Saturday, March 24, 2018

Really Bad Advice

My google news feed has delivered articles from the SAT experts.  I've been reading how to solve the hardest math problems on the SAT to see if I can improve my super secret strategy for the TTWBN test.  I'm learning that the experts don't know anything useful.

The goal of an expert is to dissect the problem down to steps that lead to the solution.   This teaches nothing, of course, except for a memorized list of steps for a problem that will never be seen again.  The solution advice has an element of time management, as in narrow down the problem to the work that has to be done in the shortest time possible.  This approach will backfire, because once you short circuit the analysis with time pressure, it's much harder to find the right path.  Dead ends will be stress inducing.  Unless you are an expert and already at the 1600 level, in which case it's easy. 

The TTWBN test has no time limit, and we're going to take full advantage of that fact, like 4 hours per topic.  The difference between preparing for the TTWBN test now and the SAT in high school is that we'll spend one or two sessions under time pressure before the SAT .  The prep process is going to be identical, including spending 10 minutes per question.

I've rarely mentioned one of George Poyla's strategies for solving geometry problems.  Rarely mentioned it, but we do it all of the time and it's behind 'Read The Question' for little people preparing for the COGAT.  He warns readers that geometry proofs will need to use prior results, maybe from the last proof or from last week, to solve the current problem.

The version that I use for grade school is that if you see a geometry, solve everything before you read the question.   I want every line labelled with a length and every angle with degrees.  If it's an algebra problem, be prepared to rearrange and transform.  I've written before about this in the context of verbal analogies.  Here's what inevitably follows:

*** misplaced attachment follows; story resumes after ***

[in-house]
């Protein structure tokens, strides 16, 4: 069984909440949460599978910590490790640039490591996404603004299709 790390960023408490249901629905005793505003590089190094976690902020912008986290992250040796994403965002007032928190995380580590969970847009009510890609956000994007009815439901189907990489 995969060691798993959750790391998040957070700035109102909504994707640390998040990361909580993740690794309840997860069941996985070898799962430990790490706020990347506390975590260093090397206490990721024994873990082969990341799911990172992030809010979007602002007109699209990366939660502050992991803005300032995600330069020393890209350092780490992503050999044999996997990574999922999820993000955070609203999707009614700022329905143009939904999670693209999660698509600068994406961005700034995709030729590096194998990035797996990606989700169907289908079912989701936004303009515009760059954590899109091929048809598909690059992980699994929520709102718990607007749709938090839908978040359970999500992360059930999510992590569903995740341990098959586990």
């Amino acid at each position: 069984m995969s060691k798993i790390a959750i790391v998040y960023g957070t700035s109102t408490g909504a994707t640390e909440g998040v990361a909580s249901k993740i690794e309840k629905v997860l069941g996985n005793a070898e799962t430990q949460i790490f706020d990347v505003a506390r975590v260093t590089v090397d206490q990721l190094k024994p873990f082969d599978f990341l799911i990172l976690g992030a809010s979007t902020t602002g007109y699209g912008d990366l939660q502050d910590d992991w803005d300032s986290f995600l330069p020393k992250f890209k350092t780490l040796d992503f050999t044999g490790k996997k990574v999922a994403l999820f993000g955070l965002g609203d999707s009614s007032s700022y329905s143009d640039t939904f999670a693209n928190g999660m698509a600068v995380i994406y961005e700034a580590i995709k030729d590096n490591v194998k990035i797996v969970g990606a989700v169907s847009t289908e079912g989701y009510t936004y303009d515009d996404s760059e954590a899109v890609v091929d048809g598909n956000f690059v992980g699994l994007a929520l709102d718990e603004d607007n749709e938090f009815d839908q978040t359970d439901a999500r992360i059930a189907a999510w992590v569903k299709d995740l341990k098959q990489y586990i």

• We get stuck because someone forgot that a + b + c = 180 or adjacent angles sum to 180 or something else that we didn't cover yet.  So we cover it.
  • During this process, the characteristics of the problem at hand become clear.
  • The solution strategy presents itself and the answer usually becomes known before the pick list is surveyed.
This is a much better approach than "What I am supposed to do?" followed by me explaining solution steps.  I might as well talk to the wall.

Before 4th grade, this skill is called 'Read The Question' and involves me asking lots of what if questions about a figure matrix or verbal analogy for 20 minutes before we actually pick an answer.  I originally did this because really challenging COGAT test prep questions take me a long time to create and aren't found on practice tests so I wanted to get the most out of each question.

I'm currently experimenting with similar approaches to Reading Comp.  When I get to the end of a boring passage, I remember very little about the passage, maybe 2 nouns like bridge and engineer.  Then I get a list of questions that ask who the author is, what type of writing is this, how are they feeling, how many arguments are in the passage.  Then I go back and reread the passage to find out.  3 years into this, it dawned on me that I'm going to be asked this stuff anyway, so I might as well look for it.

A parent might be fooled by the engaging quality of most reading comp passages.  Don't be fooled.  You're an adult now.  Everything is interesting to you.  Your child is totally bored beyond comprehension.  So I announced that after the passage is read, and before we begin work on the questions, I want be told a lot about the passage, like who's writing it, what type of writing is it, what's the point of each paragraph, when did it happen?  I'm inching our way toward not having to read the passage a second time thoroughly (thinking ahead to a timed test).   I'm the same way about the questions.  Was line 32 about eclectic dissension?  Exuberant facilitation?  Ascetic abnormalism?  If we're luck, the answers will have about 20 words that need definitions analysis in the context of the narrative.  Unless it isn't a narrative.

Will the child take the hint and adopt this approach to reading or math?  Certainly not in my presence, out of spite, but probably in the classroom and when it counts on the test.  I've caught them both doing things properly when they thought I wasn't looking.

So here's my bad advice.  If you follow my approach properly, your child will get through very little material, probably do it wrong 5 times, forget the next day what was learned, and not have any academic knowledge to show for it.   All the while, the important skills will be forming.  Then one day they will magically know everything and things will be really easy.  The first few months are a struggle.

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